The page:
Category Archives: Conservation

“Chickadee Check Off” or Fish / Wildlife Diversity Fund

Last year, a little over 7,500 Iowa taxpayers helped boost wildlife conservation with donations to the Fish and Wildlife Fund on their state tax form. This is roughly 400 fewer contributors than in 2016. Donators represent about 0.4% of total tax payers in Iowa.
“We are so thankful to all the people who choose to donate to wildlife conservation with their tax refunds,” said Shepherd. “I have a hope that we can do even better to increase funding levels which go directly to habitat development and restoration programs for some of Iowa’s most vulnerable animal species. The funds are so important for natural resources.”

The Fish and Wildlife Fund, known popularly as the “Chickadee Check-off,” is a mechanism the Iowa Legislature created in the 1980s for Iowa citizens to donate to wildlife conservation on the Iowa state tax form. Before this time, so called “non-game” wildlife had no dedicated funding. Non-game wildlife are the 1000+ species such as songbirds, bald eagles, salamanders, turtles, monarchs and bees that make up the majority of wildlife in Iowa. It is one of the only funding sources for the Department of Natural Resources’ Wildlife Diversity program which is responsible for all these species. The program uses the funding to help improve wildlife habit, restore native wildlife, provide opportunities for citizens to learn about our natural resources and much more

According to Shepherd, Iowans donated roughly $145,000 last spring when completing their 2017 tax forms. This translates to an average gift of $19.25 per donor. The number of donors has mostly stayed level or decreased but thanks to more generous giving, the amount donated has also stayed level or even increased.

The tax check-off line is pretty inconspicuous and can be easy to pass over or forget. “Many tax preparers may not remember to ask whether a client wants to donate,” said Shepherd. “It may be up to the taxpayer to remind their preparer, or make a point of looking for it whether they are doing their form on paper or electronically.”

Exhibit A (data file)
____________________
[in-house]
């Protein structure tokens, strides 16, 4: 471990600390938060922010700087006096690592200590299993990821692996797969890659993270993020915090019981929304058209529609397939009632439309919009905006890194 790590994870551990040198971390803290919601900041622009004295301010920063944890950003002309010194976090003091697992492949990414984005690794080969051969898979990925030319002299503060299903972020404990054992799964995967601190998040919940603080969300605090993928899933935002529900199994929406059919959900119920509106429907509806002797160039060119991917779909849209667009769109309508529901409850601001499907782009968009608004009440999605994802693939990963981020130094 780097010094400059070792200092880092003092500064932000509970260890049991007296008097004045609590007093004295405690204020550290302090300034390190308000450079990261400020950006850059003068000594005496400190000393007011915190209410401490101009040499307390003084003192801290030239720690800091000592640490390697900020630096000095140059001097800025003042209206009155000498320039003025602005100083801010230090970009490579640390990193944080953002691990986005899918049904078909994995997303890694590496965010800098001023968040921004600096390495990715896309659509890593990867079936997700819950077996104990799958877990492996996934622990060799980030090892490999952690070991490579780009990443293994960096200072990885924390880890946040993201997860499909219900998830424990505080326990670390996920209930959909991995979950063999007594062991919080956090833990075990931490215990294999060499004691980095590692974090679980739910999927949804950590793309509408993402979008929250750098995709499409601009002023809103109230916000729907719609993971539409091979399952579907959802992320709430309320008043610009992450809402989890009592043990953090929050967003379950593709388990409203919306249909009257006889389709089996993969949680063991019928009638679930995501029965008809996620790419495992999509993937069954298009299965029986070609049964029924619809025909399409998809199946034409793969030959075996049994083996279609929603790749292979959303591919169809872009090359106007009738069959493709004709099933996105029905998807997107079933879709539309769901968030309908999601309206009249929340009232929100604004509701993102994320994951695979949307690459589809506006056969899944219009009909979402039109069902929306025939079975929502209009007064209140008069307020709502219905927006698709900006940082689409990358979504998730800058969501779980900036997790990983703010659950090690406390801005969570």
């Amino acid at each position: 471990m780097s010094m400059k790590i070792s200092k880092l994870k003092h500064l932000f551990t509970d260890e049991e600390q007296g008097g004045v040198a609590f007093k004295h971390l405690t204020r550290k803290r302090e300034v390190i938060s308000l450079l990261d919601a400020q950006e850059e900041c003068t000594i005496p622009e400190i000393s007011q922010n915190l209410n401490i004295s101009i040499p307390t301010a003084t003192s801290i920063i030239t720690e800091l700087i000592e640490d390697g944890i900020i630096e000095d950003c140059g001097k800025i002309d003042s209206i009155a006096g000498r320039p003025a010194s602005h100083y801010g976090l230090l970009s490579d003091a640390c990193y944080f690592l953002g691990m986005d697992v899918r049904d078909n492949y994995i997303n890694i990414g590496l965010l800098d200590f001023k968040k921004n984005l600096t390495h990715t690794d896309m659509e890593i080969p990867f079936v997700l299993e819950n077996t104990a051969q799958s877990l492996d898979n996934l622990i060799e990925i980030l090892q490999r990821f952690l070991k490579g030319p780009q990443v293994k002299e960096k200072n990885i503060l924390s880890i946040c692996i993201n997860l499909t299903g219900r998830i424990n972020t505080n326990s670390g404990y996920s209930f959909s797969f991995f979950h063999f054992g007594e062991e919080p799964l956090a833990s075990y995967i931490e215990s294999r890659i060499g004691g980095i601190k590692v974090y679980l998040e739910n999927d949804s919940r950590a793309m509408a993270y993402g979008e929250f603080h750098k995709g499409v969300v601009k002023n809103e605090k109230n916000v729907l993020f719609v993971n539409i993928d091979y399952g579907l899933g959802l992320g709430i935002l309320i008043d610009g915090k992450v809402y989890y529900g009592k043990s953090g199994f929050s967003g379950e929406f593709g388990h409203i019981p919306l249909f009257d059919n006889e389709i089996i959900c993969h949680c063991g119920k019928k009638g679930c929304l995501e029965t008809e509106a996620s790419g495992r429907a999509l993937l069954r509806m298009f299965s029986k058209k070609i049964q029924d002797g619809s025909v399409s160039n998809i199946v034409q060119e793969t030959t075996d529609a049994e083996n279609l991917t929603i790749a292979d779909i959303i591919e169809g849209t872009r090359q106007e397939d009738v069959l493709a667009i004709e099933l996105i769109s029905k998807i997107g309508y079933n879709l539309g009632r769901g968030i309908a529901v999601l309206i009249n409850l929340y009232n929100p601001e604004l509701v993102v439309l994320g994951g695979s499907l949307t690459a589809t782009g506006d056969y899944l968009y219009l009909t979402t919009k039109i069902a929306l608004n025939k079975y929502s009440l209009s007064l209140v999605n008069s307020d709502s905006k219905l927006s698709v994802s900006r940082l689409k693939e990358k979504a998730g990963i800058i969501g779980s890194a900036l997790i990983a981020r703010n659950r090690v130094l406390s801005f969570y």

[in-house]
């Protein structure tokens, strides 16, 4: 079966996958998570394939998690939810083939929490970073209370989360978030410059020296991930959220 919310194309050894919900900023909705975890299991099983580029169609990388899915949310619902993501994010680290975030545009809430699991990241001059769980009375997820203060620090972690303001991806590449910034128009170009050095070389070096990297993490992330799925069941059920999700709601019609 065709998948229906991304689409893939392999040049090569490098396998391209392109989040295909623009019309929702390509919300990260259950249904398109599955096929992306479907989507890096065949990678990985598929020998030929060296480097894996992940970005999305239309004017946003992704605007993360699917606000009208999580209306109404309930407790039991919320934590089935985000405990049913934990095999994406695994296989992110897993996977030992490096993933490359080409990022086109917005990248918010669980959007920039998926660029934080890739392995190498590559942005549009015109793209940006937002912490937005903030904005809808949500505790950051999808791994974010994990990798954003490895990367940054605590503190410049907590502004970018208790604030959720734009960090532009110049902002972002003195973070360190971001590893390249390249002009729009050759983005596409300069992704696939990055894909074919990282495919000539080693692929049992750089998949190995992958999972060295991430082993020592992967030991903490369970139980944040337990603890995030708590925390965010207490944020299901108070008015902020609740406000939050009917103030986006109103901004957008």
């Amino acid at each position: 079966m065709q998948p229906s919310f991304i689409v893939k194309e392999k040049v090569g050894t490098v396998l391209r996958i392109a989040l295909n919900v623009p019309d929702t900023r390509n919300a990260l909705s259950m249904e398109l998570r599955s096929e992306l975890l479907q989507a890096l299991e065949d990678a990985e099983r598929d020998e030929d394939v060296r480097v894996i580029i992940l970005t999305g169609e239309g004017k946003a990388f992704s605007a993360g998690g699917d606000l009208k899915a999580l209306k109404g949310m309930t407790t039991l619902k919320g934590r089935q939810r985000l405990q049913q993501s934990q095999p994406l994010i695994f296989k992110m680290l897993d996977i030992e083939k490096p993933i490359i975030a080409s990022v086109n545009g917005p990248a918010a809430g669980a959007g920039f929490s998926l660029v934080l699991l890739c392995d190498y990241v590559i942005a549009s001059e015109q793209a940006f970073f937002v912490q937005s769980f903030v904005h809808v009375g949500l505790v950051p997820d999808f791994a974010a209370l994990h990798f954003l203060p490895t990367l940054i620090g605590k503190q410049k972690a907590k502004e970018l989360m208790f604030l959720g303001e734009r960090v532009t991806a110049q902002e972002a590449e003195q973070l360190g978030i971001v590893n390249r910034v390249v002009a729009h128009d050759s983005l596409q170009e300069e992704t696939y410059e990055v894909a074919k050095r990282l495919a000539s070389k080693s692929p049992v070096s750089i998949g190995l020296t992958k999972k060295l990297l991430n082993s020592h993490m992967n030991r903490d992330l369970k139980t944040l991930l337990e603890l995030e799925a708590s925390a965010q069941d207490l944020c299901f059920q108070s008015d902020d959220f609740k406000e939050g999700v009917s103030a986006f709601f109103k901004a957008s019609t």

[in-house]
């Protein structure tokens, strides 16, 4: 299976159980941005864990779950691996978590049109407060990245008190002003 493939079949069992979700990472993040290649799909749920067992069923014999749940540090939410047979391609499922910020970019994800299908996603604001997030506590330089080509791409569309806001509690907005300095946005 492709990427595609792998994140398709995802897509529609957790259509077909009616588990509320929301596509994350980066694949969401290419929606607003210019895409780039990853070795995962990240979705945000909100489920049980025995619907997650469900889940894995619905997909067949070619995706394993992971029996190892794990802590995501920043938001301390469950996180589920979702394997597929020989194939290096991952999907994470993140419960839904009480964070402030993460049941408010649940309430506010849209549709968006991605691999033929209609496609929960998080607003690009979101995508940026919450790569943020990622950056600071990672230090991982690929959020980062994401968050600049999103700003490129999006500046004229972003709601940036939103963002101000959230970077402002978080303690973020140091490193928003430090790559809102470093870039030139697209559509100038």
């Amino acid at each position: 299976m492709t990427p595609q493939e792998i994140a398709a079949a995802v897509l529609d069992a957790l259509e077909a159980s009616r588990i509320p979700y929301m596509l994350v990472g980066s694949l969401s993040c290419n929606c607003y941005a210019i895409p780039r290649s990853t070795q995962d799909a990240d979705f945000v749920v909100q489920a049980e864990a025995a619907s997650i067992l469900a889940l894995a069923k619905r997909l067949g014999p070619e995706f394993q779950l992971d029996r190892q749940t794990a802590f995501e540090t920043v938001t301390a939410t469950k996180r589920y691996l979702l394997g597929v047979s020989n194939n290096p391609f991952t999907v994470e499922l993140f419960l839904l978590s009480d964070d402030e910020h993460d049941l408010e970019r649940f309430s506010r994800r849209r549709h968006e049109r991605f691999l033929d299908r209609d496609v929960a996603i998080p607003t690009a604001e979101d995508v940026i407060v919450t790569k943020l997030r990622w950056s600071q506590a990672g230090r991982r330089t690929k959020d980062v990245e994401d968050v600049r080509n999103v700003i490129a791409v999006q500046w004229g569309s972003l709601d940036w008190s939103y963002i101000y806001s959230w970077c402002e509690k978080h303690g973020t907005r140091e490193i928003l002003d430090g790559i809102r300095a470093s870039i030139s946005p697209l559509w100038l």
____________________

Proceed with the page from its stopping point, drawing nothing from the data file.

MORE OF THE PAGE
Once you find the check-off, donating is easy, according to Shepherd: simply write the amount to donate next to the Fish and Wildlife Check-Off, line 57 on Form 1040, and the sum is either automatically deducted from the refund or added to the amount owed. As with all charitable contributions, the amount is deductible from next year’s taxes.


If every Iowa taxpayer donated just $1, it would mean $1.5 million for wildlife and natural resource conservation!


DNR CONTACT:
Stephanie Shepherd | 515-230-6599 | stephanie.shepherd@dnr.iowa.gov

US Fish and Wildlife Report: USFW Fisheries received three Pallid Sturgeon in December to help with species recovery

 

Pallid sturgeon are bottom dwelling, slow growing fish that feed primarily on small fish and immature aquatic insects. This species of sturgeon is seldom seen and is one of the least understood fish in the Missouri and Mississippi River drainages. It is an ancient species that has existed since the days of the dinosaurs.

The recovery efforts include research to learn more about its life history and habitat requirements, artificial propagation to improve its numbers, habitat improvement and reducing mortality from commercial fishing.

Species Description: The pallid sturgeon has a flattened, shovel-shaped snout, possesses a long, slender, and completely armored caudal peduncle, and lacks a spiracle and belly scutes. Pallid sturgeon are bottom-oriented species. Pallid sturgeon can be long-lived (40+ years), with females reaching sexual maturity later than males. Pallid sturgeon at the northern end of their range can obtain sizes much larger than fish at the southern end of their range.

The pallid sturgeon experienced a dramatic decline throughout its range since the mid to late 1960’s. Nearly all of its habitat has been modified through river channelization,
construction of impoundments and related changes in water flow. These changes blocked the pallid sturgeon’s movements, destroyed or altered its spawning areas, reduced its food sources or its ability to obtain food, and altered water temperatures and other environmental conditions necessary for the fish’s survival.